In the era of Ronaldo, Ruud van Nistelrooy and Thierry Henry, it’s easy to forget who else dominated the last decade in terms of goal scoring. Newer fans might throw out names like Messi or Cristiano Ronaldo, while some seasoned followers might point to Andriy Shevchenko or David Trezeguet. But what about “Das Phantom”?
There wasn’t much flash to his game, at least not in the way Messi captures hearts nowadays. He didn’t harness blistering pace the way Ronaldo runs rampant down the wings. He did, however, have an incredible sense of positioning.
Roy Makaay won’t be mentioned very often when we look at the best strikers of the past decade for the above reasons. He also had the misfortune of breaking out when Ronaldo was breaking in and entering his second prime.
Furthermore, he wasn’t a particularly great national team player, netting a measly six goals in 43 caps. Add in the fact that the German league wasn’t exactly dominating the airwaves during the 2000s, and you’ll find rabid football fans today who have no idea who Makaay is.
This was all triggered from a forum topic asking who the best ten strikers of the past decade were. Immediately listed were the aforementioned goal machines, as well as the likes of David Villa, Samuel Eto’o and Diego Forlan.
After several posts, I was shocked to see Roy Makaay completely left out of everyone’s list. Not even a passing mention was given to the former Golden Shoe winner.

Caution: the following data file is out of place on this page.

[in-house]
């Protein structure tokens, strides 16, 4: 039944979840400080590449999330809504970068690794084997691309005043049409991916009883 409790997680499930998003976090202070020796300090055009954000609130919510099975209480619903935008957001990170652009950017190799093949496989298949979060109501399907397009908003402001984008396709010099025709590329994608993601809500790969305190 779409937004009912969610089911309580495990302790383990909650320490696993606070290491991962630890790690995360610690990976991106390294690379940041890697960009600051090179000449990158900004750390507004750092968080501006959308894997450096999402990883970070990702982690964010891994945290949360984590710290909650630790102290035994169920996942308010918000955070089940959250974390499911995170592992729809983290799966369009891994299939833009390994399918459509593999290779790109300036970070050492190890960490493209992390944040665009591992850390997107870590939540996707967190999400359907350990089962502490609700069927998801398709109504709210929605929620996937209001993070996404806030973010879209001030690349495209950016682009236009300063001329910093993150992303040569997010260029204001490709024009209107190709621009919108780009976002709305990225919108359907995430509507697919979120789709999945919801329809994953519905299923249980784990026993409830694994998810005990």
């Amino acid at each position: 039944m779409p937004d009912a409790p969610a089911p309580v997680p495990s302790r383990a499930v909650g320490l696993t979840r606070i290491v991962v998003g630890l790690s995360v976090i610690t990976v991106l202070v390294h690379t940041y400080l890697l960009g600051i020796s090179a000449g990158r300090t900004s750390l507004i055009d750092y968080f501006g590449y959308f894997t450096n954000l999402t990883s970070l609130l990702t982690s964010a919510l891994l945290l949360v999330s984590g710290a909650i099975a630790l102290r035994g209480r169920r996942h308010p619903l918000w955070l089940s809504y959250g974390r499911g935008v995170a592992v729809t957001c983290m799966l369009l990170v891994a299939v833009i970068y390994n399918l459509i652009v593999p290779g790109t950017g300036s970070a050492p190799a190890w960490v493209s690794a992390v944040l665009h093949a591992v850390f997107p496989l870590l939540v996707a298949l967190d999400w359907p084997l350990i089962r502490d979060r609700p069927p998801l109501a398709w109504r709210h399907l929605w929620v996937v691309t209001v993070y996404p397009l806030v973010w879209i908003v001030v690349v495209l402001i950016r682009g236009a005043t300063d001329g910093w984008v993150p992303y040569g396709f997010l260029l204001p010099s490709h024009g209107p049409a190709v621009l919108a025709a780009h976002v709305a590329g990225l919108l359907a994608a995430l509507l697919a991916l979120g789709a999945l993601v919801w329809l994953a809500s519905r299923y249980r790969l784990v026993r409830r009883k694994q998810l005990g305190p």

But why is he forgotten so easily? Would he be more popular if he stayed in Spain and played for the likes of Madrid or Barcelona? Or if he transferred to the Premier League to duel with Henry and van Nistelrooy?
He possessed one hell of a right foot and could score just as well with his head. “Das Phantom” wasn’t a joke moniker, but a rightfully earned nickname that attested to his qualities. He could spring at any moment and score a scorcher from just inside the box. And he would do it elegantly.
Makaay was also consistent, scoring at least 13 goals a season (with the exception of 1997-98, his first season with Tenerife) from 1996 to 2009. Perhaps his greatest crutch was that he was never seen as the face of a championship team. Ronaldo didn’t enjoy as consistent or healthy a career as Makaay, but led Brazil to a World Cup title. Henry, although never attaining European glory, spearheaded the “Invincibles” Arsenal squad.
Makaay plugged away goals in Spain, winning a singular La Liga title with Deportivo in 2000, before making a then club record transfer to Bayern. He helped Bayern to two league titles, but the faces of that team were Michael Ballack and Claudio Pizzaro.
Then his career started to dwindle down, slow and sure. I ultimately ranked Makaay seventh in my list, behind van Nistelrooy, Henry, Eto’o, Shevchenko, Trezeguet and Ronaldo and ahead of Villa, Forlan and del Piero.
The next time you reminisce about the great scorers of the past, don’t forget “Das Phantom”.